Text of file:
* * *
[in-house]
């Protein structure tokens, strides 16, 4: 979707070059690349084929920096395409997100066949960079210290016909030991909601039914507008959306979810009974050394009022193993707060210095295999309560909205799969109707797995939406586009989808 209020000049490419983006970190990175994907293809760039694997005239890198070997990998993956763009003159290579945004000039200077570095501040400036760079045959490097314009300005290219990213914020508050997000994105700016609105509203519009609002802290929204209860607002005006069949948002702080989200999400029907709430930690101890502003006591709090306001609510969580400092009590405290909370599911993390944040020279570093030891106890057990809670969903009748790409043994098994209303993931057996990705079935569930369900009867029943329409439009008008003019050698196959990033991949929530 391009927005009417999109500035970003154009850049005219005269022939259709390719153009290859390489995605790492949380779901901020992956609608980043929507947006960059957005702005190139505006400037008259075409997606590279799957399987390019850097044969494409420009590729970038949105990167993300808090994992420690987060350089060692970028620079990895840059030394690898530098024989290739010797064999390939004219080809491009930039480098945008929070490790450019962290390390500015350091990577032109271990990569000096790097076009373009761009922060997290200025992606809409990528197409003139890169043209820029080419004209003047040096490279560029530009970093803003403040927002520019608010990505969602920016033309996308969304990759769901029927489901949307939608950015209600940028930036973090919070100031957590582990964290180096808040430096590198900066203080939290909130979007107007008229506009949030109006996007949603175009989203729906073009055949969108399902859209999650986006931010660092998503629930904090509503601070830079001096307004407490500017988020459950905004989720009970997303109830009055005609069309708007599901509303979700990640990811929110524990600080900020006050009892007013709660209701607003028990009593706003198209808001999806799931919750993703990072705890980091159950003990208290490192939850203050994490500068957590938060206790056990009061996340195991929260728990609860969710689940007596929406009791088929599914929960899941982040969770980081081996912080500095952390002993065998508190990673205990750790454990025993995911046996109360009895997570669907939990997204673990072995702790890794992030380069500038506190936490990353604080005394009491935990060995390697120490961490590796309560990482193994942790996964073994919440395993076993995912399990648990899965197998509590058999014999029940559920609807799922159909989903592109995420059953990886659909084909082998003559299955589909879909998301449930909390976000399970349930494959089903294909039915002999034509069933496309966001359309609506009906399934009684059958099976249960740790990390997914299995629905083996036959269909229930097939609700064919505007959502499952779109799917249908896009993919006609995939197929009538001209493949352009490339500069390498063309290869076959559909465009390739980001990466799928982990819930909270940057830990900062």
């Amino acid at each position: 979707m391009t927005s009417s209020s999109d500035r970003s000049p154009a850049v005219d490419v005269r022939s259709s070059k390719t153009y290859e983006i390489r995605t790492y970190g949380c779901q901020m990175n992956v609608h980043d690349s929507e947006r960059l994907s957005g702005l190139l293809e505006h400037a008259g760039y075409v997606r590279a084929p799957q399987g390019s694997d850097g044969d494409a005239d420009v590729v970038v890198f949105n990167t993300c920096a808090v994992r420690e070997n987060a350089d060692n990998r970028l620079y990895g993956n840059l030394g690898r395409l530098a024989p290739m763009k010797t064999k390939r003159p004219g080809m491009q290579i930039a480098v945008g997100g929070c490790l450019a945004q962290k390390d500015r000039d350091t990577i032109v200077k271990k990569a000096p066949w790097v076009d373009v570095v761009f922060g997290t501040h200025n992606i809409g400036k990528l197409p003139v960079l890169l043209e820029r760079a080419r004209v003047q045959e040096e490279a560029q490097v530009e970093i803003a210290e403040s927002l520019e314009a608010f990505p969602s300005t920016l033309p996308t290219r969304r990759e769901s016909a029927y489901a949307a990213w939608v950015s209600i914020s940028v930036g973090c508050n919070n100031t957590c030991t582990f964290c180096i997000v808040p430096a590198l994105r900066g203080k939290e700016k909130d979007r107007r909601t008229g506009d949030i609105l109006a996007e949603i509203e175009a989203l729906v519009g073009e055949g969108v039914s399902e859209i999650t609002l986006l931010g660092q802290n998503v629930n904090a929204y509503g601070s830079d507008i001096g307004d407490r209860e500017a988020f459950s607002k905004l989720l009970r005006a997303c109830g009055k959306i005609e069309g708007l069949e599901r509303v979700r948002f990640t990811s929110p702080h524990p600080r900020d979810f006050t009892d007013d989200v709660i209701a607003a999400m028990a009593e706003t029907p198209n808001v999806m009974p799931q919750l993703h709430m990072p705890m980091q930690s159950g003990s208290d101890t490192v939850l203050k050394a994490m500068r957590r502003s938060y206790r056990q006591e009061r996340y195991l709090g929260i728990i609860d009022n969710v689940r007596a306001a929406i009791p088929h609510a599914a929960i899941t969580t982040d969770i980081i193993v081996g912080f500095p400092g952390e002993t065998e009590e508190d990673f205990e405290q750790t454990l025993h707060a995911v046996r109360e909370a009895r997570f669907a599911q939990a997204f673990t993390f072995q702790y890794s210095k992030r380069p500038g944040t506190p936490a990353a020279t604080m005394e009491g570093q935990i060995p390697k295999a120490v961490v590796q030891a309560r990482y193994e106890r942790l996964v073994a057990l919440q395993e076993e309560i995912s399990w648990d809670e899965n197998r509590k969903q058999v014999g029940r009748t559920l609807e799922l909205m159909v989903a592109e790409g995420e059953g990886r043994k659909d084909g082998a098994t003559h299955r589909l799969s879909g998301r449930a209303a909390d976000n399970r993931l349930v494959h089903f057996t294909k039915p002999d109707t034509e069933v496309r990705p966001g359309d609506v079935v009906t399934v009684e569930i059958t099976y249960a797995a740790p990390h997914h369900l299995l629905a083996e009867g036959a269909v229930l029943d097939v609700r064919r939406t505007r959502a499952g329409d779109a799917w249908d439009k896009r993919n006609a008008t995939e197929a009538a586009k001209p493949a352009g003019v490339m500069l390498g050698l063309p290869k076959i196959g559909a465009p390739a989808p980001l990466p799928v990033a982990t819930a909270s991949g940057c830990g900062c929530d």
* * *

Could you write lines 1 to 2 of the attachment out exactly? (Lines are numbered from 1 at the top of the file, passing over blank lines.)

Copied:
[in-house]
């Protein structure tokens, strides 16, 4: 979707070059690349084929920096395409997100066949960079210290016909030991909601039914507008959306979810009974050394009022193993707060210095295999309560909205799969109707797995939406586009989808 209020000049490419983006970190990175994907293809760039694997005239890198070997990998993956763009003159290579945004000039200077570095501040400036760079045959490097314009300005290219990213914020508050997000994105700016609105509203519009609002802290929204209860607002005006069949948002702080989200999400029907709430930690101890502003006591709090306001609510969580400092009590405290909370599911993390944040020279570093030891106890057990809670969903009748790409043994098994209303993931057996990705079935569930369900009867029943329409439009008008003019050698196959990033991949929530 391009927005009417999109500035970003154009850049005219005269022939259709390719153009290859390489995605790492949380779901901020992956609608980043929507947006960059957005702005190139505006400037008259075409997606590279799957399987390019850097044969494409420009590729970038949105990167993300808090994992420690987060350089060692970028620079990895840059030394690898530098024989290739010797064999390939004219080809491009930039480098945008929070490790450019962290390390500015350091990577032109271990990569000096790097076009373009761009922060997290200025992606809409990528197409003139890169043209820029080419004209003047040096490279560029530009970093803003403040927002520019608010990505969602920016033309996308969304990759769901029927489901949307939608950015209600940028930036973090919070100031957590582990964290180096808040430096590198900066203080939290909130979007107007008229506009949030109006996007949603175009989203729906073009055949969108399902859209999650986006931010660092998503629930904090509503601070830079001096307004407490500017988020459950905004989720009970997303109830009055005609069309708007599901509303979700990640990811929110524990600080900020006050009892007013709660209701607003028990009593706003198209808001999806799931919750993703990072705890980091159950003990208290490192939850203050994490500068957590938060206790056990009061996340195991929260728990609860969710689940007596929406009791088929599914929960899941982040969770980081081996912080500095952390002993065998508190990673205990750790454990025993995911046996109360009895997570669907939990997204673990072995702790890794992030380069500038506190936490990353604080005394009491935990060995390697120490961490590796309560990482193994942790996964073994919440395993076993995912399990648990899965197998509590058999014999029940559920609807799922159909989903592109995420059953990886659909084909082998003559299955589909879909998301449930909390976000399970349930494959089903294909039915002999034509069933496309966001359309609506009906399934009684059958099976249960740790990390997914299995629905083996036959269909229930097939609700064919505007959502499952779109799917249908896009993919006609995939197929009538001209493949352009490339500069390498063309290869076959559909465009390739980001990466799928982990819930909270940057830990900062």